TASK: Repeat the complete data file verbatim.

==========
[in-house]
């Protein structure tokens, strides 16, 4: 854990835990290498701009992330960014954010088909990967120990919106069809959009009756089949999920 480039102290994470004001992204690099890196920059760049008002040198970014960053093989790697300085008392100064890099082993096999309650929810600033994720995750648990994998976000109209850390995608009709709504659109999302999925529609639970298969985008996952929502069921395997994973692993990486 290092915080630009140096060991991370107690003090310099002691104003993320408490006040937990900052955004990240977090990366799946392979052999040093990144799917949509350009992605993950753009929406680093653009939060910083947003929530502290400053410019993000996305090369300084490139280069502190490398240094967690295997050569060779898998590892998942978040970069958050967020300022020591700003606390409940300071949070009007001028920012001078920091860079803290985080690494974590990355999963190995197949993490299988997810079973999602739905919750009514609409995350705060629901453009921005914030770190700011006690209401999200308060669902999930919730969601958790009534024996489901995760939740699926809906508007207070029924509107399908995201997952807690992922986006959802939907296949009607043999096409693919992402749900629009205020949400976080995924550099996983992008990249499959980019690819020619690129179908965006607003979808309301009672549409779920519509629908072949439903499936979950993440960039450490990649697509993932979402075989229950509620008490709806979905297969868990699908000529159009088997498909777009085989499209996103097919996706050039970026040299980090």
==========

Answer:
[in-house]
């Protein structure tokens, strides 16, 4: 854990835990290498701009992330960014954010088909990967120990919106069809959009009756089949999920 480039102290994470004001992204690099890196920059760049008002040198970014960053093989790697300085008392100064890099082993096999309650929810600033994720995750648990994998976000109209850390995608009709709504659109999302999925529609639970298969985008996952929502069921395997994973692993990486 290092915080630009140096060991991370107690003090310099002691104003993320408490006040937990900052955004990240977090990366799946392979052999040093990144799917949509350009992605993950753009929406680093653009939060910083947003929530502290400053410019993000996305090369300084490139280069502190490398240094967690295997050569060779898998590892998942978040970069958050967020300022020591700003606390409940300071949070009007001028920012001078920091860079803290985080690494974590990355999963190995197949993490299988997810079973999602739905919750009514609409995350705060629901453009921005914030770190700011006690209401999200308060669902999930919730969601958790009534024996489901995760939740699926809906508007207070029924509107399908995201997952807690992922986006959802939907296949009607043999096409693919992402749900629009205020949400976080995924550099996983992008990249499959980019690819020619690129179908965006607003979808309301009672549409779920519509629908072949439903499936979950993440960039450490990649697509993932979402075989229950509620008490709806979905297969868990699908000529159009088997498909777009085989499209996103097919996706050039970026040299980090």